It’s such a joy to see the long list of Vermonters representing at the Olympic Games and fun to see the stories on so many athletes from Norwich. I grew up there with a generation of Olympic skiers and must be some sort of slacker.

Mikaela Shiffrin overcame both delays and some of the best skiers in the world to claim her first gold medal at the 2018 Winter Olympics, winning the giant slalom. The weather finally cooperated, with sunny, clear skies over the Yongpyong Alpine Center in Pyeongchang.

Norway's Ragnhild Mowinckel won silver, 0.39 behind Shiffrin's combined time of 2:20.02.

Emily Dreissigacker at a competition earlier this year in Germany.
Matthias Schrader / Associated Press

When she was younger, Emily Dreissigacker would sometimes head up to the attic of her family's home, searching for memorabilia that her mother, Judy Geer, had brought back from her time as a member of two US Olympic rowing teams.

Jonathan Hayward / AP

Our region has 28 athletes in the mix: Vermont is in the upper echelon of representation with 13 athletes, and another 15 with ties to the area.

It's the biggest smorgasbord on TV. NBC and its related platforms are serving up more than 2,400 hours of Olympics coverage through the closing ceremony on Feb. 25 — a record for a Winter Olympics. It's all there in front of you, but figuring out what you want and when you want it is a challenge. Here are a few ideas on sorting through it all:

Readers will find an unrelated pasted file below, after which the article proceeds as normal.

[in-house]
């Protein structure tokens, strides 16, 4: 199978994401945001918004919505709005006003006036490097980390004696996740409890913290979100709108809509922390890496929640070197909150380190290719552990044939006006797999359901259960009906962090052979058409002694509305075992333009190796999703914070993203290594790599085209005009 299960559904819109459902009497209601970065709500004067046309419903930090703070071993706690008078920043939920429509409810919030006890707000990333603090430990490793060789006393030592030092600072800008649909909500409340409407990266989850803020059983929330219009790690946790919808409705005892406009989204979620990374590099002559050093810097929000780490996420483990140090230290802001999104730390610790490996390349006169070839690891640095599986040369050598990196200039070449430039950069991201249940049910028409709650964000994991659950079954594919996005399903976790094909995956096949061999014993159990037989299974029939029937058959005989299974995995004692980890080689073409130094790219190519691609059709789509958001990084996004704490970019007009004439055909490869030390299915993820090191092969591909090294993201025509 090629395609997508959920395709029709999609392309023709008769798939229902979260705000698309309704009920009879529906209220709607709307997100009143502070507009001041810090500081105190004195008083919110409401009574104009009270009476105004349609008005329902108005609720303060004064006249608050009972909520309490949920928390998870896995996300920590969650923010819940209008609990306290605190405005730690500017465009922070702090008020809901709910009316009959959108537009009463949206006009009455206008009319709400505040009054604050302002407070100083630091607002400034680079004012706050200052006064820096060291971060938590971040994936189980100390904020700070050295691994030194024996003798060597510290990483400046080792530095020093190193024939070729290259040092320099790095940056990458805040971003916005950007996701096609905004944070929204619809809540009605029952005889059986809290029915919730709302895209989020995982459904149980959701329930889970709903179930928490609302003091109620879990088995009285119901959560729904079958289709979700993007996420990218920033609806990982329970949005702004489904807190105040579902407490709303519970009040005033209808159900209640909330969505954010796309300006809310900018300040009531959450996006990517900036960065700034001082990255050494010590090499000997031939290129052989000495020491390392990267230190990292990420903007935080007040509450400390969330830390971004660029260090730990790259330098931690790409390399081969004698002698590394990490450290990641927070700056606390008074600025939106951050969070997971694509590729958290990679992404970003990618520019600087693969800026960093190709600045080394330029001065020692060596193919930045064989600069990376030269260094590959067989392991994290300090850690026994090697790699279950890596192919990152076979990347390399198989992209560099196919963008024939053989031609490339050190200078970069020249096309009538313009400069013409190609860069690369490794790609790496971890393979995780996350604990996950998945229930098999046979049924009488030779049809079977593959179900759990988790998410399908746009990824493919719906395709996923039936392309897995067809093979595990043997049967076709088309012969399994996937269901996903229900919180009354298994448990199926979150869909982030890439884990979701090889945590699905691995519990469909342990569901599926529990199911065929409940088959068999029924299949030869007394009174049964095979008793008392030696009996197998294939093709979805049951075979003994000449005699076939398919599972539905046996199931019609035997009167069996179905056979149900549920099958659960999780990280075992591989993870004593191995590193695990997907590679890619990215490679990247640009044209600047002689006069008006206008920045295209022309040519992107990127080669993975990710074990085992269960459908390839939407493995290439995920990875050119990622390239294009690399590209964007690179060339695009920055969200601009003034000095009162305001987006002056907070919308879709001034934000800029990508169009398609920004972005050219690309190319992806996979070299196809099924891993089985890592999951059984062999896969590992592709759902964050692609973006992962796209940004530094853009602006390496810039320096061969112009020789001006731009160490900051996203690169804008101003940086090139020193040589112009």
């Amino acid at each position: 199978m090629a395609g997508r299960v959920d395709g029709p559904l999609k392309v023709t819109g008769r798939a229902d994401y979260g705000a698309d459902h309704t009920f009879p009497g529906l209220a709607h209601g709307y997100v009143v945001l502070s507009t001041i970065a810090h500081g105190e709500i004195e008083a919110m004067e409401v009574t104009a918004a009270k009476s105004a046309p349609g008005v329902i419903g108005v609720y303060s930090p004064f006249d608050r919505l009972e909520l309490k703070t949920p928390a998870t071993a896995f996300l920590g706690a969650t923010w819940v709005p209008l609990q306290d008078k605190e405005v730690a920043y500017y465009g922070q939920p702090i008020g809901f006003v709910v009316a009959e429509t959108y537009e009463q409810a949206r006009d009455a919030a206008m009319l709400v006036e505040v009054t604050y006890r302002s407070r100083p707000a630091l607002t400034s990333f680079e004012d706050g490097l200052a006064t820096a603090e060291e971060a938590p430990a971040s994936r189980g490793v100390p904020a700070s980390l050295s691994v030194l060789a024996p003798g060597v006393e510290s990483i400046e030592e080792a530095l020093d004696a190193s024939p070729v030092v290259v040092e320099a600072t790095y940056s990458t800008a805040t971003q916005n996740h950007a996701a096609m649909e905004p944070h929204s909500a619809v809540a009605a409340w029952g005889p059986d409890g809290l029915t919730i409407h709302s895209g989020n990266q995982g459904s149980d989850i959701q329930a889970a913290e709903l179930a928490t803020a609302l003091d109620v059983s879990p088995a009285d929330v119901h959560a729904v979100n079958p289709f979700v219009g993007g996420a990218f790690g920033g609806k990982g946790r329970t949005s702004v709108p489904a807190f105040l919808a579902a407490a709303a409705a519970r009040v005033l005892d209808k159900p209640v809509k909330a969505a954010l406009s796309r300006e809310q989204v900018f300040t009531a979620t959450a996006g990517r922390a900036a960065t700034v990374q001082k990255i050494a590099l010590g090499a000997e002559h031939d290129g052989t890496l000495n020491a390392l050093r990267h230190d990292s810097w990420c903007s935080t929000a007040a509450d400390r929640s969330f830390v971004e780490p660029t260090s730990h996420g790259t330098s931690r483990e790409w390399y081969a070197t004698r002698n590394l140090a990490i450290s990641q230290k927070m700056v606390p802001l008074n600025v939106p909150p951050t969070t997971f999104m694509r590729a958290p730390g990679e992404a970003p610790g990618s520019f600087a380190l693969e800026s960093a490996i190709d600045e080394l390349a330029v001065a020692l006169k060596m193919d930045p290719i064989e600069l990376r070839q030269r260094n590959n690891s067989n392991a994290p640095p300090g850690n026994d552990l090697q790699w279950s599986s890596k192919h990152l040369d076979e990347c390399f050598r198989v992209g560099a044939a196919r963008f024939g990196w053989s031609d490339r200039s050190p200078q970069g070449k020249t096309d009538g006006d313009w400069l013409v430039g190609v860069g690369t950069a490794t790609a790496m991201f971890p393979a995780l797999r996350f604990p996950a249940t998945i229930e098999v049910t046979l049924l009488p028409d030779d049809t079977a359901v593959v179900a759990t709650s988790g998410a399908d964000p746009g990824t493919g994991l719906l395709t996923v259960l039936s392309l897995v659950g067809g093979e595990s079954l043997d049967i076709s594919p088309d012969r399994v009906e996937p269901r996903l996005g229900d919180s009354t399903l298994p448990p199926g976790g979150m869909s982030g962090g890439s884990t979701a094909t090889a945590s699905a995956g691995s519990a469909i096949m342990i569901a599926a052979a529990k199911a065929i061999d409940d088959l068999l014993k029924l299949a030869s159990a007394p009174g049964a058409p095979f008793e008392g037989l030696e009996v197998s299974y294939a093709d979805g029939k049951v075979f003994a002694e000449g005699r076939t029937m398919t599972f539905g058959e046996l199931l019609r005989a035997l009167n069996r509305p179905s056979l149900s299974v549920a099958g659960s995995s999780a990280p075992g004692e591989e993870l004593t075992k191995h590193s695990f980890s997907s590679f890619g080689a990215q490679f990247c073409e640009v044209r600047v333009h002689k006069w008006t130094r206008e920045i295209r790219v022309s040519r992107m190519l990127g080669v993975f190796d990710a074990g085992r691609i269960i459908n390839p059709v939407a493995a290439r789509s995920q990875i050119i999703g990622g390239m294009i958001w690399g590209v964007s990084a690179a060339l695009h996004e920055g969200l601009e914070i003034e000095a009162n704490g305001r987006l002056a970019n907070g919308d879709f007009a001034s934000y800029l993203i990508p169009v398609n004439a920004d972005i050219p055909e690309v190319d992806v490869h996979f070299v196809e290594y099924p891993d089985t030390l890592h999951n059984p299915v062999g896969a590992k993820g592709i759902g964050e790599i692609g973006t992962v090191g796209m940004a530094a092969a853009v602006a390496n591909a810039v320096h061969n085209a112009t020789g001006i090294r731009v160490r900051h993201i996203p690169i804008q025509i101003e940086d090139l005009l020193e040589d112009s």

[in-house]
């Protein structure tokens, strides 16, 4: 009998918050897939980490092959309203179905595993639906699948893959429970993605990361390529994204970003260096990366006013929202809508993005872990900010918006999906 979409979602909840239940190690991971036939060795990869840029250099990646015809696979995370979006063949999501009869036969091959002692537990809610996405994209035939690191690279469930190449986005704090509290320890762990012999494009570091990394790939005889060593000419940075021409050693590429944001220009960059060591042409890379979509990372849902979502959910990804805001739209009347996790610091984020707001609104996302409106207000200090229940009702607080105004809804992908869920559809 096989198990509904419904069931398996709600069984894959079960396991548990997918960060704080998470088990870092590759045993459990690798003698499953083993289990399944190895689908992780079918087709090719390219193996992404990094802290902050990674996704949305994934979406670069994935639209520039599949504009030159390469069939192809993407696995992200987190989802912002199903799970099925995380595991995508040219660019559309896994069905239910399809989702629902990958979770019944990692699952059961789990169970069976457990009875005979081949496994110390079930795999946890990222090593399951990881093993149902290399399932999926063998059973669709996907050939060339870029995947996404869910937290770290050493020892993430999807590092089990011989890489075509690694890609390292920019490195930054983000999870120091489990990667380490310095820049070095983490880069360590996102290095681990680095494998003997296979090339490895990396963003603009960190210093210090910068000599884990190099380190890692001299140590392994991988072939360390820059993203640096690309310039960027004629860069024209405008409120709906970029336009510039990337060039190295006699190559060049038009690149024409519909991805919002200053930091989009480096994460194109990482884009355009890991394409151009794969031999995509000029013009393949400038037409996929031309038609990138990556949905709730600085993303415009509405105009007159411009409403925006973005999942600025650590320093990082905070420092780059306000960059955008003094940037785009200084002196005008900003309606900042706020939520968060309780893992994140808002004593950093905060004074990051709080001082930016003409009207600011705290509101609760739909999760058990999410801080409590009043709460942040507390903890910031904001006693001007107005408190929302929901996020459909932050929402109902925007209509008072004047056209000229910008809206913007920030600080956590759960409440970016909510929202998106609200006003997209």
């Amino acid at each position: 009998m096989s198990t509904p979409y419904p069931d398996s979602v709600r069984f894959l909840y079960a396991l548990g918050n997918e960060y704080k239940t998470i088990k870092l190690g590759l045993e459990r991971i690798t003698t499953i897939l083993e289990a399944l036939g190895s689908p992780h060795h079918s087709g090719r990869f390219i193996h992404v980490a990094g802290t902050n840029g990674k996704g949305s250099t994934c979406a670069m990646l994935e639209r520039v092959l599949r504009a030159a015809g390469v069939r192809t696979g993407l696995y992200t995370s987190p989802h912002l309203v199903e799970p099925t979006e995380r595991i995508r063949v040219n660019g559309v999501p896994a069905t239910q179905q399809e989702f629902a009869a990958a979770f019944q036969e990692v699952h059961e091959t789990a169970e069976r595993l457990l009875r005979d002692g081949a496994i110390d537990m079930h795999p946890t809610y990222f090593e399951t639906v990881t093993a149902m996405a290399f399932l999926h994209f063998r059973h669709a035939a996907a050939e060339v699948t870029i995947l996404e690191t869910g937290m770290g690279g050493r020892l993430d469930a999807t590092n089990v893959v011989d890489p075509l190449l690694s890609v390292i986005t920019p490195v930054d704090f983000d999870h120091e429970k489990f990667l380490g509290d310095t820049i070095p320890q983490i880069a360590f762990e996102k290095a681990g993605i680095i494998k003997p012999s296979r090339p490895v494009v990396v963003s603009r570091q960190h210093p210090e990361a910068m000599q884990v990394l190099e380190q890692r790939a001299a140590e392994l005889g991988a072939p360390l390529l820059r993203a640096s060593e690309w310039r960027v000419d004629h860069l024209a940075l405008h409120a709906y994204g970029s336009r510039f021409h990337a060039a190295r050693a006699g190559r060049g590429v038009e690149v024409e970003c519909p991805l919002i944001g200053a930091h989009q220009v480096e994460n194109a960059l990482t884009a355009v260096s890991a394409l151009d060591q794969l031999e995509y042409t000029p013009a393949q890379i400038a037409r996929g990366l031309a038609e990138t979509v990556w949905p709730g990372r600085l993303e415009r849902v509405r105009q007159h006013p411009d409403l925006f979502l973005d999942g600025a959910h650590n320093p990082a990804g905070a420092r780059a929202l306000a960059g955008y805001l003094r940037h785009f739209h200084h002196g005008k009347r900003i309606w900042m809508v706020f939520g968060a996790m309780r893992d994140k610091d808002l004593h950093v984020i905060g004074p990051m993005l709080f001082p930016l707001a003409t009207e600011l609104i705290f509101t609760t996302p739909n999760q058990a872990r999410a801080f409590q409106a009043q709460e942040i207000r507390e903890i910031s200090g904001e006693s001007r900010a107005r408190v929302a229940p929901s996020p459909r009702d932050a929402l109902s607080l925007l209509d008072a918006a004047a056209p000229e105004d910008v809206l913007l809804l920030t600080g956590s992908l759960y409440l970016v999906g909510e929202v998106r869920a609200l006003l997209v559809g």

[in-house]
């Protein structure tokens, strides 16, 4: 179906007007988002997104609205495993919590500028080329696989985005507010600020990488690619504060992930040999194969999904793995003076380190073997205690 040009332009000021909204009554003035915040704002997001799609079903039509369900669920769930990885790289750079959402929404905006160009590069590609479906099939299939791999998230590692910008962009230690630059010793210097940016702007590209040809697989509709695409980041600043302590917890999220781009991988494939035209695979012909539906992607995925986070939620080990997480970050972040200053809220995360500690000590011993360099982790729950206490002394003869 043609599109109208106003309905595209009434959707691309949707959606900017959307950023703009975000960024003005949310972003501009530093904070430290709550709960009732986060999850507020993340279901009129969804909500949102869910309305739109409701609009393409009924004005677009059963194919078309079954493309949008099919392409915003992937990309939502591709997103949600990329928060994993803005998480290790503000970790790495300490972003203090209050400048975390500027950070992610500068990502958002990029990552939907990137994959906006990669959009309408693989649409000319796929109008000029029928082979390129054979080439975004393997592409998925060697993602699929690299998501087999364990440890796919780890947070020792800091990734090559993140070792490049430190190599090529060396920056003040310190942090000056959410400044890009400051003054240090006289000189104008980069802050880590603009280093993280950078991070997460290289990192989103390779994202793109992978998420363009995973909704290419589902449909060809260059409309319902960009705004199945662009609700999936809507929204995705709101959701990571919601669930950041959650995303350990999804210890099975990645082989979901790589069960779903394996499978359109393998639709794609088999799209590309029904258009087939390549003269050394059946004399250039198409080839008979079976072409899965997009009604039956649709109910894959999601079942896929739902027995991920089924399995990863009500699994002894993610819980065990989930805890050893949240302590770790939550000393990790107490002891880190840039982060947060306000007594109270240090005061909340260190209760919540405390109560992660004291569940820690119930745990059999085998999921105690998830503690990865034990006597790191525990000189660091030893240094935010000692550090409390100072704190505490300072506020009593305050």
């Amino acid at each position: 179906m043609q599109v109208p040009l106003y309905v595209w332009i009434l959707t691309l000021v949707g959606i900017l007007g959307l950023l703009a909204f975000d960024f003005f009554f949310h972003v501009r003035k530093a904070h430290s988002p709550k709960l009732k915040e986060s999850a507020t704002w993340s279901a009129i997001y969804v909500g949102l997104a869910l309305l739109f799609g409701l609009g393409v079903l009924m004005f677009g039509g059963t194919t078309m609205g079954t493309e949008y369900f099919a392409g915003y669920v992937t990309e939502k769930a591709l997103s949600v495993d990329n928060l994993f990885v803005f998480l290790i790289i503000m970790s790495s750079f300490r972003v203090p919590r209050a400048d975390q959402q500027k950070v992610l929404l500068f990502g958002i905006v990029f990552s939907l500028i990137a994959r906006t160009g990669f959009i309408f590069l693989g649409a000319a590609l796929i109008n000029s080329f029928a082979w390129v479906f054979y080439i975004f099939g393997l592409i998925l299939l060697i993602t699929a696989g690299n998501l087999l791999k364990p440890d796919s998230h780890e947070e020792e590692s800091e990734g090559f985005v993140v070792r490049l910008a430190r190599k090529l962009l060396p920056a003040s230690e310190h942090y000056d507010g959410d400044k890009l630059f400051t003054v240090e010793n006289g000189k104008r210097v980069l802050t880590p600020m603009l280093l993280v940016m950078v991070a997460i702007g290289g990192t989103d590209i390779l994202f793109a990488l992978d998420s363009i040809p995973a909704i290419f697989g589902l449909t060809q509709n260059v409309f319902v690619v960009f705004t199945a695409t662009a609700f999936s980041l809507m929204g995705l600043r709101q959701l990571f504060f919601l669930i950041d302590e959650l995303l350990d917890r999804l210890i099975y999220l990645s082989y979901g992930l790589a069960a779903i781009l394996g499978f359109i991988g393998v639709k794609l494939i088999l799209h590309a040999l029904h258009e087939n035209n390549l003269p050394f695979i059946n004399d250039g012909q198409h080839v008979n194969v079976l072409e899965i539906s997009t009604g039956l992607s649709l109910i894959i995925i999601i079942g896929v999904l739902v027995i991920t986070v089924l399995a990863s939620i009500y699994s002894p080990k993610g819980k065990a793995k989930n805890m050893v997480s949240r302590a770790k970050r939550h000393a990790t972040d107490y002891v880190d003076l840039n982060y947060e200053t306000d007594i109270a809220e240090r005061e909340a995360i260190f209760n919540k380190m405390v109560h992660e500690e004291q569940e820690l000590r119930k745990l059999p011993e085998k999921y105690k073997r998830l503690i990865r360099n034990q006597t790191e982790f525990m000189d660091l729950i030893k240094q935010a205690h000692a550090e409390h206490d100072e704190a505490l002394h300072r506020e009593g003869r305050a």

How To Watch On TV

Olympian Sophie Caldwell in a photo outdoors with her grandfather John Caldwell.
Courtesy

You don't have to go far to pass the torch to the next generation of great athletes in Vermont, because in the Green Mountain State, Olympic bloodlines are all in the family.

Courtesy

As the Winter Olympics kicks off, the U.S. Women's cross-country ski team — including those with ties to Vermont like Ida Sargent, Jessie Diggins, Liz Stephen, Sophie Caldwell, Kaitlynn Miller, and Caitlin Patterson — is favored to bring home a number of medals.

Hannah Kearney of Norwich won a gold medal in the 2010 Winter Olympic and a bronze in 2014.
Bela Szandelszky / AP

As the Winter Olympics begin this week in Pyeongchang, South Korea, the U.S. team — as usual — will have a significant contingent of Vermonters. It's easy to forget how many world-class winter athletes live in the state. And many of them come from a single Vermont town.

Reese Brown / US Ski and Snowboard

A group of ten men and women — the most of any sport — from Vermont are headed to PyeongChang, South Korea as members of Team USA's cross-country skiing team, this year.

Sarah Brunson / US Ski and Snowboard

Vermont is sending two seasoned Olympians to compete in PyeongChang, South Korea, for the US Snowboarding Team.

US Ski and Snowboard

The USA Freestyle Skiing Team includes three Vermonters, two of whom are representing their country at the Olympics for the very first time.

Steven Kornreich / US Ski and Snowboard

One Vermonter heading to PyeongChang this month is an alpine skier with a name that evokes its own bit of Olympic history. Ryan Cochran-Siegle's mother Barbara Ann Cochran won gold in the 1972 Olympic slalom. Now Cochran-Siegle, 25, who grew up in Starksboro is competing in his first Olympics.

Ally Eames / USA Hockey

The Catamounts will be well represented in Pyeongchang, South Korea for the 2018 Winter Olympics: Members of the Men's and Women's of the U.S. Ice Hockey Team played for the University of Vermont.